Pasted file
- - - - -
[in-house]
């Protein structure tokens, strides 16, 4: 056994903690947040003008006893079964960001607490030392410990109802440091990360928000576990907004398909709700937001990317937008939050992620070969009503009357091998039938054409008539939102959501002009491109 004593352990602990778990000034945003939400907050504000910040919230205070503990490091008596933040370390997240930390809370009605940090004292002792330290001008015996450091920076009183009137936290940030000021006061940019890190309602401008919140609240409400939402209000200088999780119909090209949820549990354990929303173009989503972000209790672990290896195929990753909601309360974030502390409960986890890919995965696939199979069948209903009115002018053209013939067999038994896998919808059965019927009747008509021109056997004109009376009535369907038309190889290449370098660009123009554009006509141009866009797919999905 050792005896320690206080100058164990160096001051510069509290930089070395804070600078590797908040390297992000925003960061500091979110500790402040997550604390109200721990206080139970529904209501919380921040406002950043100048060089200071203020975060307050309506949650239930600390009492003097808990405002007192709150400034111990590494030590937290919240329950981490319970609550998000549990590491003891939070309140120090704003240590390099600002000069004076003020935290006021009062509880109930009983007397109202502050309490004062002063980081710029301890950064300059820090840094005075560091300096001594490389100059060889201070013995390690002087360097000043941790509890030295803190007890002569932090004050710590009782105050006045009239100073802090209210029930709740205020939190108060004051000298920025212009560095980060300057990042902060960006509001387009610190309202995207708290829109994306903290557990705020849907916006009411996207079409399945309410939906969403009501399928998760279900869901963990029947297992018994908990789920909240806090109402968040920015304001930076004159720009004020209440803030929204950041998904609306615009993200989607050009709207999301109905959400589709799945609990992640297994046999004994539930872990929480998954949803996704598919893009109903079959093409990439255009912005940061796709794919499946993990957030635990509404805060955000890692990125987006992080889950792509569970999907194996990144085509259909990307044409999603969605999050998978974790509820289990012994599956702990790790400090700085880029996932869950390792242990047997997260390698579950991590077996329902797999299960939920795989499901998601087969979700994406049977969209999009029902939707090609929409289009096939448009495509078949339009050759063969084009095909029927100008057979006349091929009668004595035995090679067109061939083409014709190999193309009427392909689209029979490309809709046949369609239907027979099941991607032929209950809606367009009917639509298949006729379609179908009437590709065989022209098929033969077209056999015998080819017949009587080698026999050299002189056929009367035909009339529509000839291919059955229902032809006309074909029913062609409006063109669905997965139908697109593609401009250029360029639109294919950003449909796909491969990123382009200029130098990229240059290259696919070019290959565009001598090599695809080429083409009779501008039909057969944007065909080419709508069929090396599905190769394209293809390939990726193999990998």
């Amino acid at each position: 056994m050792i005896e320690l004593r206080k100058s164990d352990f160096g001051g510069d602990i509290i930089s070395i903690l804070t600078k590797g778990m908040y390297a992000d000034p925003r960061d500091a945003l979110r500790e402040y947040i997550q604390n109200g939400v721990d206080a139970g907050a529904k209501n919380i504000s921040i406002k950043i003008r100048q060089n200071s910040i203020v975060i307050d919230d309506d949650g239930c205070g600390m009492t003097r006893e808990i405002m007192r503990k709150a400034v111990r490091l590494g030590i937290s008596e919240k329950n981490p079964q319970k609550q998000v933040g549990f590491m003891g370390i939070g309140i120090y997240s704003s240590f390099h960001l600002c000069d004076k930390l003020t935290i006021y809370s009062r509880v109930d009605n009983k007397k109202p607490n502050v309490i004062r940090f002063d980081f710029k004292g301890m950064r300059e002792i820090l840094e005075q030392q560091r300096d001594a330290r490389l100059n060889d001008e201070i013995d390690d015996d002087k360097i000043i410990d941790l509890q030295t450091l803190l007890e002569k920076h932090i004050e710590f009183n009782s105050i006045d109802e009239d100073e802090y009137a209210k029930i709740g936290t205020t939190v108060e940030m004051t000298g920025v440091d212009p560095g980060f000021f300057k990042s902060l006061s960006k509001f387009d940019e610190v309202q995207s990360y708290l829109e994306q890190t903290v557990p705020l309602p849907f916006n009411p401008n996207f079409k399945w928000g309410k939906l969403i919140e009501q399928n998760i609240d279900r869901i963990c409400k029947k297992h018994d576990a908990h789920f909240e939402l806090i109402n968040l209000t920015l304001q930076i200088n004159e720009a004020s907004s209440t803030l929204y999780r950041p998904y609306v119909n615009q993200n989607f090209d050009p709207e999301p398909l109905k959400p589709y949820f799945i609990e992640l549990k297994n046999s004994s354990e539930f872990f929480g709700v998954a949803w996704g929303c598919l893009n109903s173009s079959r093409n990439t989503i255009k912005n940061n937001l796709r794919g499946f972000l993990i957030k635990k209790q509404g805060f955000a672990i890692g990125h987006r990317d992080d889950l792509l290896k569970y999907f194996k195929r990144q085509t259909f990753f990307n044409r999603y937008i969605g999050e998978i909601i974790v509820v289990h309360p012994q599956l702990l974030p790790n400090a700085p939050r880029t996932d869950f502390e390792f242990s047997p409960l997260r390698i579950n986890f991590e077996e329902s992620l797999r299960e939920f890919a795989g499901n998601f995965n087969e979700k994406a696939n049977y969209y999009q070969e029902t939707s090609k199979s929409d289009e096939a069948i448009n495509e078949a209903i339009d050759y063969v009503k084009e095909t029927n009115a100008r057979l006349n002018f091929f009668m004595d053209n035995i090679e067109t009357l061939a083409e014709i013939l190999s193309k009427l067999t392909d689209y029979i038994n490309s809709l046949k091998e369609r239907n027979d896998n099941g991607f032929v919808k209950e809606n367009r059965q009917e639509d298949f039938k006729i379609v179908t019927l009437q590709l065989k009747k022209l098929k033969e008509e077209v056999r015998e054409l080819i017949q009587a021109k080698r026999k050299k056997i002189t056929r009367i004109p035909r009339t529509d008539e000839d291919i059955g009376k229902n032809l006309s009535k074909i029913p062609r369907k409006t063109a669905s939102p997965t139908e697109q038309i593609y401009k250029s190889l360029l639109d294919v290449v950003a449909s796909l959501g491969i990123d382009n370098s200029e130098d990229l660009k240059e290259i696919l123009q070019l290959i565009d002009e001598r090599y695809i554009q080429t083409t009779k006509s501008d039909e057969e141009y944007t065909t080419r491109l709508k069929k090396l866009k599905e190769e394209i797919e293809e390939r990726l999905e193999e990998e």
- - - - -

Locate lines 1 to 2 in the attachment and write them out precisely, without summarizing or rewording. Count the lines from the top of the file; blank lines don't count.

[in-house]
């Protein structure tokens, strides 16, 4: 056994903690947040003008006893079964960001607490030392410990109802440091990360928000576990907004398909709700937001990317937008939050992620070969009503009357091998039938054409008539939102959501002009491109 004593352990602990778990000034945003939400907050504000910040919230205070503990490091008596933040370390997240930390809370009605940090004292002792330290001008015996450091920076009183009137936290940030000021006061940019890190309602401008919140609240409400939402209000200088999780119909090209949820549990354990929303173009989503972000209790672990290896195929990753909601309360974030502390409960986890890919995965696939199979069948209903009115002018053209013939067999038994896998919808059965019927009747008509021109056997004109009376009535369907038309190889290449370098660009123009554009006509141009866009797919999905 050792005896320690206080100058164990160096001051510069509290930089070395804070600078590797908040390297992000925003960061500091979110500790402040997550604390109200721990206080139970529904209501919380921040406002950043100048060089200071203020975060307050309506949650239930600390009492003097808990405002007192709150400034111990590494030590937290919240329950981490319970609550998000549990590491003891939070309140120090704003240590390099600002000069004076003020935290006021009062509880109930009983007397109202502050309490004062002063980081710029301890950064300059820090840094005075560091300096001594490389100059060889201070013995390690002087360097000043941790509890030295803190007890002569932090004050710590009782105050006045009239100073802090209210029930709740205020939190108060004051000298920025212009560095980060300057990042902060960006509001387009610190309202995207708290829109994306903290557990705020849907916006009411996207079409399945309410939906969403009501399928998760279900869901963990029947297992018994908990789920909240806090109402968040920015304001930076004159720009004020209440803030929204950041998904609306615009993200989607050009709207999301109905959400589709799945609990992640297994046999004994539930872990929480998954949803996704598919893009109903079959093409990439255009912005940061796709794919499946993990957030635990509404805060955000890692990125987006992080889950792509569970999907194996990144085509259909990307044409999603969605999050998978974790509820289990012994599956702990790790400090700085880029996932869950390792242990047997997260390698579950991590077996329902797999299960939920795989499901998601087969979700994406049977969209999009029902939707090609929409289009096939448009495509078949339009050759063969084009095909029927100008057979006349091929009668004595035995090679067109061939083409014709190999193309009427392909689209029979490309809709046949369609239907027979099941991607032929209950809606367009009917639509298949006729379609179908009437590709065989022209098929033969077209056999015998080819017949009587080698026999050299002189056929009367035909009339529509000839291919059955229902032809006309074909029913062609409006063109669905997965139908697109593609401009250029360029639109294919950003449909796909491969990123382009200029130098990229240059290259696919070019290959565009001598090599695809080429083409009779501008039909057969944007065909080419709508069929090396599905190769394209293809390939990726193999990998």